I remember the first time I used Bootstrap. It was during the summer between 8th and 9th grade; I had a simple website that looked bad and I wanted it to look good, so I copy pasted some lines from the Bootstrap website and added some classes to some divs and it started looking better. Eventually I decided to restructure the HTML completely instead of just adding classes and I was completely blown away by the results. I've always had pretty terrible luck designing anything, so being able to easily make a site that looks good and works on phones was amazing.

Last year I took a web app development class. After we went through the basics of HTML/CSS/JS our teacher recommended using Bootstrap or Materialize but I decided to figure out what Bootstrap did to make sites responsive that I couldn't do myself. At this point, I'd pretty much forgot all the CSS I'd learned, so I messed around with some different CSS rules and eventually tried a flexbox. It worked pretty well, but then I found CSS Grid on CSS Tricks. I also found @media rules. Using these two, it's pretty easy to make a simple site that resizes nicely for mobile. I decided to use only my own CSS for all the webpages I made during that class, and things mostly turned out well. I still suck at choosing colors though.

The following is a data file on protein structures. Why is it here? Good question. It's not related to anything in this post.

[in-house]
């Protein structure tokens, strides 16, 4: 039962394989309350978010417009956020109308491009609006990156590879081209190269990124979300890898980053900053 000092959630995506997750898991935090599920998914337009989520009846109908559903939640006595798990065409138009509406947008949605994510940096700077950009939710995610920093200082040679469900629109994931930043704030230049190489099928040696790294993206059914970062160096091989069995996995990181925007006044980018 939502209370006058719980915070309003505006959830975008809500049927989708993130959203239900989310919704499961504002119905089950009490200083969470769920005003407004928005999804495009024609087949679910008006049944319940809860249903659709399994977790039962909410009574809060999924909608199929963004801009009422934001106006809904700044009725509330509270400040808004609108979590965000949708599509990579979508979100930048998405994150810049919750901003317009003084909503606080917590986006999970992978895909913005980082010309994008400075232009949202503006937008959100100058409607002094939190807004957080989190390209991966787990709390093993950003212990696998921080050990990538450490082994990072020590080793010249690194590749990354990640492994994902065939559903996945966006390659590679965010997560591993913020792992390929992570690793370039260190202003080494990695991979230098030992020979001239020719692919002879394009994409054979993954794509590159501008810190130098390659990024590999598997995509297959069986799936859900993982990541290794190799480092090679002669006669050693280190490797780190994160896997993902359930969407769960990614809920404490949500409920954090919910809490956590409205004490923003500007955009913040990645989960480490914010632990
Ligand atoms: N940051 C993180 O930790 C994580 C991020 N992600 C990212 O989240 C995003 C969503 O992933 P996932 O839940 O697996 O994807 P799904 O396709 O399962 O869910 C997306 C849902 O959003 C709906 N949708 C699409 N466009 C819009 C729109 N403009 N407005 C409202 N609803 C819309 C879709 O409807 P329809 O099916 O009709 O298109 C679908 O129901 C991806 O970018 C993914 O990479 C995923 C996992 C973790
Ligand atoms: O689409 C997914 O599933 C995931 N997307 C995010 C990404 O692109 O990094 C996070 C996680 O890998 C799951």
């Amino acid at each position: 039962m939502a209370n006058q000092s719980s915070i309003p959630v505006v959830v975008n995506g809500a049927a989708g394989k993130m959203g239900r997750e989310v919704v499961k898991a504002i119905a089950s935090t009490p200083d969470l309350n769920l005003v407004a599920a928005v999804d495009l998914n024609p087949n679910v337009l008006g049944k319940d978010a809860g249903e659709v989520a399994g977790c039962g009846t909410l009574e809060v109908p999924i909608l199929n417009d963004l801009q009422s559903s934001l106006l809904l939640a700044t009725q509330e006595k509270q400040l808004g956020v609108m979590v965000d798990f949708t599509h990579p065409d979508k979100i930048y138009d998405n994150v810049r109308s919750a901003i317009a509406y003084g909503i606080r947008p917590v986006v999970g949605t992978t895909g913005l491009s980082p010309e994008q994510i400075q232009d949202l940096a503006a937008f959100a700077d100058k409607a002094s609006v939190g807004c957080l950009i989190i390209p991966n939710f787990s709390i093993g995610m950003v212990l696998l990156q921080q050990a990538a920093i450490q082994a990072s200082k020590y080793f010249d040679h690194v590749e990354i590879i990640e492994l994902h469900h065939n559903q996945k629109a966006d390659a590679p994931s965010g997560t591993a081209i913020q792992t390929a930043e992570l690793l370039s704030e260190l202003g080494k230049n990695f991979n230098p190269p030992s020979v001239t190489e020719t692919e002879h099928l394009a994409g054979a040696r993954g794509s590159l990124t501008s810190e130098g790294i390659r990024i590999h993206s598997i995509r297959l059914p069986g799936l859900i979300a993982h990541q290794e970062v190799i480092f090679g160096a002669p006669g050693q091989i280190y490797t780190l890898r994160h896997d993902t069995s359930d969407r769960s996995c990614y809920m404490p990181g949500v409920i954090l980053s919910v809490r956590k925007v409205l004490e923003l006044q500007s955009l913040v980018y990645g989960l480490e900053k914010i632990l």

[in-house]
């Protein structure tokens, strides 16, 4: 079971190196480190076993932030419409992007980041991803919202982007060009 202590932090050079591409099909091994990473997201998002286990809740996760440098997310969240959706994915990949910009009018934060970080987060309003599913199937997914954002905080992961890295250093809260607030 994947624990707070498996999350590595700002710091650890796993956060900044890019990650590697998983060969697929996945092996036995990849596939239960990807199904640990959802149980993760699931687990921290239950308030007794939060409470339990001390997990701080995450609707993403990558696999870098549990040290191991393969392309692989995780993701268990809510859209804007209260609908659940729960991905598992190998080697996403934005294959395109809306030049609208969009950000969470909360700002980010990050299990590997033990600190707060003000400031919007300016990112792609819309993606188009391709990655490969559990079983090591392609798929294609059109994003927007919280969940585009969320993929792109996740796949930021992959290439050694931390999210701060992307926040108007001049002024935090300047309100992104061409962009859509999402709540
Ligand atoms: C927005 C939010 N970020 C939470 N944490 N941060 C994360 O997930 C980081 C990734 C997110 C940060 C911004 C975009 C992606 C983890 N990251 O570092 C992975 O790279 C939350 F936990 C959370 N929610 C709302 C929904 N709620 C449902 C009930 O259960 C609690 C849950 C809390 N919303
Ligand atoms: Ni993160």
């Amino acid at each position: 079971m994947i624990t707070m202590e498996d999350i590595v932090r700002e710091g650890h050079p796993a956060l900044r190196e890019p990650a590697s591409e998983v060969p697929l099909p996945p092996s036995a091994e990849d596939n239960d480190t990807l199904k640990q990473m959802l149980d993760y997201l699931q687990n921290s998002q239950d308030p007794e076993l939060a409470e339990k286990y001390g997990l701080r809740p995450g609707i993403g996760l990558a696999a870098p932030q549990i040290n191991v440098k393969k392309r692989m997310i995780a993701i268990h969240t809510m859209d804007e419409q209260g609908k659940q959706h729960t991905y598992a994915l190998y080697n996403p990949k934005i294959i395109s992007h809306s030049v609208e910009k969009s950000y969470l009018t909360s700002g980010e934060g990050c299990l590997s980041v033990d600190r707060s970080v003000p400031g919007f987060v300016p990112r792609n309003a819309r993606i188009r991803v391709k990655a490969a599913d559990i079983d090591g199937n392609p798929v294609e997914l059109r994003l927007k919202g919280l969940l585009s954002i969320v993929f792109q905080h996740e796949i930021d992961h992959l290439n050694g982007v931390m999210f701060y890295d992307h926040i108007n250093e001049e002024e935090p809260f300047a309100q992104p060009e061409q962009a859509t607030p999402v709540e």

Recently I've been writing a few more websites. The main new difficulty is that these sites needed a navbar, and I hadn't ever actually written a navbar that turns into a hamburger menu. I figured it out fairly quickly with some Javascript, which I realize now is unnecessary, but there was also a lot of CSS to compensate for other things changing, and given that I hadn't really written anything else with the navbar in mind, it got kind of messy.

I decided that for my next site I'd use a CSS framework, but a fairly minimal one that at the very least doesn't need any Javascript. The first few I found looked pretty nice, but they all had one major problem. I tested all of them by setting up a simple site with a header/navbar and a footer with a paragraph of lorem ipsum text in the middle. If any of them didn't work just by adding some stylesheets and adjusting some classes and maybe some minimal html changes for the navbar, I didn't consider them any further.

The framework I ended up using is boba. It's somewhat less minimal than I'd like, but it's still only ~22kb gzipped and doesn't need any Javascript. Given that I suck at choosing colors, it's nice boba does come with a really nice default selection. It also comes with a nicely animated hamburger menu. Other than that, it's got a few components and a grid system based on flexbox. It's true that most websites using boba probably look pretty similar if you don't add some custom css, but that's to be expected.

Overall, I'm really happy with boba. I'll probably still handwrite CSS for most websites I build, but it's definitely my goto when I do need a CSS framework. If I need something that does look significantly unique and I can't write my own rules on top of boba to get things how I want, I might have to find a different one, but given that I didn't search too hard for boba I'm sure there's plenty more good ones out there.

I'm also more interested in writing my own CSS framework than before. I'll probably have to learn SASS though.